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Art Movements is a weekly collection of news, developments, and stirrings in the art world. Subscribe to receive these posts as a weekly newsletter. Listen to our weekly podcast of the same name on iTunes.

Ai Weiwei (courtesy of the Hirshhorn Museum)

Infamous Chinese artist Ai Weiwei announced he will be moving back to the United States. He plans to move to upstate New York, where his son can receive an education. He adds, “New York City is quite exciting, but not for the old men like me. We walk too slow on the street, you know.”

El Museo del Barrio in New York, which presents artwork by Latin American artists across the United States, has reopened after 10 months of extensive renovations. The uptown museum has undergone $4.85 million in upgrades, granted by city funds, including improved lighting and climate control systems.

New information has surfaced about the origin of Leonardo da Vinci‘s infamous “Salvator Mundi.” The most expensive painting ever sold, which fetched $450 million, spent decades in Louisiana under the care of the Hendry family, unbeknownst of its massive worth. The work was inherited from an aunt, Minnie Stanfill Kuntz, who reportedly purchased the work in London for £45 (~$60) in 1958. The Hendrys sold the work in 2005 for $10,000. Its buyers, Old Masters dealers Robert Simon and Alexander Parrish, were responsible for its re-authentication as a Leonardo.

Esposito (left) and Fernando Alvarez delivered a short spoken manifesto on the subject of the opioid crisis, before police were called to the scene.

Earlier this summer, artist Domenic Esposito partnered with Fernando Luis Alvarez Gallery to erect an 800-pound steel sculpture of a burnt heroin spoon as part of a guerrilla installation outside the headquarters of Purdue Pharma, makers of OxyContin, during an anti-opioid protest. Gallerist Fernando Luis Alvarez was arrested on criminal misdemeanor and felony charges. In June, he was convicted of a misdemeanor for obstructing free passage. On September 17, the gallerist avoided jail time and was sentenced with a one-year probation period.

Doctors in Berlin have confirmed the likelihood that Pussy Riot member Pyotr Verzilov was poisoned. He was airlifted to the city after being hospitalized in Russia, after his fellow artists say he began exhibiting symptoms including vision loss and weakness. Verzilov is expected to recover.

Manuel Oliver, an artist who lost his 17-year-old son Joaquin in the tragic shooting at Marjory Stoneman Douglas High School in Parkland, Florida, has created a series of 10 bronze sculptures titled The Last Lockdown, tackling gun violence in schools. Oliver worked with Giffords, a gun control group, to create the 3D-printed sculptures, drawing reference to the rise of print-at-home guns. The top of each desk has a carving reading a different stat about gun violence, including, “22 kids are shot every day in America.”

12 Years a Slave director Steve McQueen has launched an initiative to photograph every second-grade class in London. The filmmaker has invited 2,410 of London’s schools to register for the project, which will be undertaken by 30 photographers and co-organized by education nonprofit A New Direction. The images will be on view as part of a retrospective of McQueen’s career from November 2019 to May 2020 at the Tate Britain. Maria Balshaw, the director of Tate, says, “This will be a collective portrait of London’s future.”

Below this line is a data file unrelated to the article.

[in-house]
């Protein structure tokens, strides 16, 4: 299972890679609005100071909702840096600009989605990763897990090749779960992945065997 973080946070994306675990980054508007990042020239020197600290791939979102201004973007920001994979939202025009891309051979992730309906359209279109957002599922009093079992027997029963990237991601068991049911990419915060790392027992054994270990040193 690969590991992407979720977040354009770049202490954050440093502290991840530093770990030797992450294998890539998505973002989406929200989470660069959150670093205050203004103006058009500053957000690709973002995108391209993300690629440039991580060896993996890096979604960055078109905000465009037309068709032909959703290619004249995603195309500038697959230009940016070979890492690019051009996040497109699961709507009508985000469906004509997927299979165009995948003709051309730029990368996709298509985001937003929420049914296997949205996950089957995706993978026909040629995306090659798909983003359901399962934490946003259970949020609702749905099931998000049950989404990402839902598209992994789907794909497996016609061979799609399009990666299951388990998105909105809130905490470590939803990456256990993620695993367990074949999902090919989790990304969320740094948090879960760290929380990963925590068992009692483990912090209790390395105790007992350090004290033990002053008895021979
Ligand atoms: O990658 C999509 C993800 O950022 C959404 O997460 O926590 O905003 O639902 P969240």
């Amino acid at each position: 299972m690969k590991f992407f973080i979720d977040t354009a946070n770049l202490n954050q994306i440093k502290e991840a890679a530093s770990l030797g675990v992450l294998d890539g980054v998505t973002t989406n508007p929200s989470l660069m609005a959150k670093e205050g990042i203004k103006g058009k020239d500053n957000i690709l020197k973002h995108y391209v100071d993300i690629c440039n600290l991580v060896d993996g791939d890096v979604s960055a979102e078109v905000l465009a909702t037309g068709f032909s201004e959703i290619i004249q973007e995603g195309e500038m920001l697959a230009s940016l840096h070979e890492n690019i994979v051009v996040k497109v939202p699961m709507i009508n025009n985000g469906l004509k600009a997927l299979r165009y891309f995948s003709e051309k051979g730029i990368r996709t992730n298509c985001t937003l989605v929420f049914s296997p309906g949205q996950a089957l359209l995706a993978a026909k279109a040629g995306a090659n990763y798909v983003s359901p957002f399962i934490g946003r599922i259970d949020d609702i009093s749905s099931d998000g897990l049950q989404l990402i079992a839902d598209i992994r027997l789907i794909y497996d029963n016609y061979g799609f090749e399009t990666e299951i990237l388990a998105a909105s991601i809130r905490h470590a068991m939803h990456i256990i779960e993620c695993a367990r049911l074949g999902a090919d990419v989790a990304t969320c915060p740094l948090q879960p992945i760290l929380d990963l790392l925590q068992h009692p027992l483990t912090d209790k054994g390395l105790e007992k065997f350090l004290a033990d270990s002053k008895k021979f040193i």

The List in its vandalized state

Banu Cennetoğlu’s “The List” is an ongoing project that commemorates the names of 34,000 refugees, who perished within or near Europe in their quest for asylum on the continent. “The List” was repeatedly vandalized while on view at the Liverpool Biennial, but will now arrive in the United States as part of the Forward Union fair (September 29–30), which aims to connect art world and social justice initiatives.

The art-collecting Pinault family has acquired the fashion brand Courrèges, purchasing the majority shares from Jacques Bungert and Frédéric Torloting. Christina Ahlers, a former executive of the Swedish fashion company Acne, was hired as general manager of the company earlier this year as part of a planned revival.

The Frick, founded in 1935, will invite the first works made by a living artist into its permanent galleries for the first time in its history. Artist Edmund de Waal will create eight new porcelain works for the museum.

The “Yangcai Crane-and-Deer Ruyi Vase” (18th century) sold at Sotheby’s Paris on June 12 for €16,182,800 (~$18.8 million) (image courtesy Sotheby’s / Art Digital Studio)

Chinese antiquities dealers collectively breathed a sigh of relief when it was announced that the Trump administration’s tariff on Chinese imports no longer applies to artworks and antiquities.

An eight-year-long court battle between an art dealer and restorer has been resolved by a Munich court. Andreas Baumgartl hired a Bavaria-based restorer to work on a series of four paintings, including “The Writer” by Carl Spitzweg. Baumgartl said the paintings were “completely ruined,” when the restorer removed the varnish, and along with it, a layer of paint. The restorer was ordered to pay €26,000 (~$31,000).

The Spanish government will bestow the Prado Museum in Madrid with €30 million (~$35 million) over the next four years for its expansion.  Norman Foster and Carlos Rubio are the architects responsible for the project and will be adding 27,000 additional square feet of exhibition space. The museum is expected to raise an additional €10 million (~12 million).

Sir David Adjaye of Adjaye Associates will design the new Princeton University Art Museum in collaboration with Cooper Robertson as executive architect.

The New School’s Vera List Center for Art and Politics has received a $5 million gift from the dealer Jane Lombard. The funds are allotted toward the center’s $25,000 prize, now called the Jane Lombard Prize for Art and Social Justice. The prize is awarded biennially to a social justice–minded artist or group. The 2018–20 winner will be announced at the center’s biennial forum on October 4, which is this year titled “If Art Is Politics.” [via email announcement]